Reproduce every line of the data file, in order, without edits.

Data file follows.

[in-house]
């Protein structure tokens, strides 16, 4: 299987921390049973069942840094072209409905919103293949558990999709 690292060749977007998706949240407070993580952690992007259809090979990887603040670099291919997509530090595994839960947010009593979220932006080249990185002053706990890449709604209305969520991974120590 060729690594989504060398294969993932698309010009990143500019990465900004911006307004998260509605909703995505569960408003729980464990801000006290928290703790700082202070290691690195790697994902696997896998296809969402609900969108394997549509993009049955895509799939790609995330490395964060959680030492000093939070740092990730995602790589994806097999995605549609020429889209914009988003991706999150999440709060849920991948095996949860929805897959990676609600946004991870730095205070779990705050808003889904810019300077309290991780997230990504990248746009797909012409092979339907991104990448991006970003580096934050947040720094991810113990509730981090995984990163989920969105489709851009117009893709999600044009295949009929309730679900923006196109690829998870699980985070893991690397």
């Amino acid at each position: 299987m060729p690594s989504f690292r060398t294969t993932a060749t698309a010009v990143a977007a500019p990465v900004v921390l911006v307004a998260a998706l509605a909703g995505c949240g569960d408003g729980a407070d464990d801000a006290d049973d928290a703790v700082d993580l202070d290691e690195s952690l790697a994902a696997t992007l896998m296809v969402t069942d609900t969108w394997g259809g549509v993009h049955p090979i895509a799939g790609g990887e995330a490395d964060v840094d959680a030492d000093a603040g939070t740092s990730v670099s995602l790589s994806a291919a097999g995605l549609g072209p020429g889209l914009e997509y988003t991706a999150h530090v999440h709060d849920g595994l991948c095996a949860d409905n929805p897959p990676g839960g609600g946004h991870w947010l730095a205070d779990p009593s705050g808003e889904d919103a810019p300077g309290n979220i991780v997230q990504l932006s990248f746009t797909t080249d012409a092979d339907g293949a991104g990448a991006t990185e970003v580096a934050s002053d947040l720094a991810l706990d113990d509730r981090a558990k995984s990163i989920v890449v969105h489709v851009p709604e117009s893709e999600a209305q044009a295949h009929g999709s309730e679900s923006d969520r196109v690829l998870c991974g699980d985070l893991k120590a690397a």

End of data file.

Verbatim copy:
[in-house]
């Protein structure tokens, strides 16, 4: 299987921390049973069942840094072209409905919103293949558990999709 690292060749977007998706949240407070993580952690992007259809090979990887603040670099291919997509530090595994839960947010009593979220932006080249990185002053706990890449709604209305969520991974120590 060729690594989504060398294969993932698309010009990143500019990465900004911006307004998260509605909703995505569960408003729980464990801000006290928290703790700082202070290691690195790697994902696997896998296809969402609900969108394997549509993009049955895509799939790609995330490395964060959680030492000093939070740092990730995602790589994806097999995605549609020429889209914009988003991706999150999440709060849920991948095996949860929805897959990676609600946004991870730095205070779990705050808003889904810019300077309290991780997230990504990248746009797909012409092979339907991104990448991006970003580096934050947040720094991810113990509730981090995984990163989920969105489709851009117009893709999600044009295949009929309730679900923006196109690829998870699980985070893991690397």
């Amino acid at each position: 299987m060729p690594s989504f690292r060398t294969t993932a060749t698309a010009v990143a977007a500019p990465v900004v921390l911006v307004a998260a998706l509605a909703g995505c949240g569960d408003g729980a407070d464990d801000a006290d049973d928290a703790v700082d993580l202070d290691e690195s952690l790697a994902a696997t992007l896998m296809v969402t069942d609900t969108w394997g259809g549509v993009h049955p090979i895509a799939g790609g990887e995330a490395d964060v840094d959680a030492d000093a603040g939070t740092s990730v670099s995602l790589s994806a291919a097999g995605l549609g072209p020429g889209l914009e997509y988003t991706a999150h530090v999440h709060d849920g595994l991948c095996a949860d409905n929805p897959p990676g839960g609600g946004h991870w947010l730095a205070d779990p009593s705050g808003e889904d919103a810019p300077g309290n979220i991780v997230q990504l932006s990248f746009t797909t080249d012409a092979d339907g293949a991104g990448a991006t990185e970003v580096a934050s002053d947040l720094a991810l706990d113990d509730r981090a558990k995984s990163i989920v890449v969105h489709v851009p709604e117009s893709e999600a209305q044009a295949h009929g999709s309730e679900s923006d969520r196109v690829l998870c991974g699980d985070l893991k120590a690397a």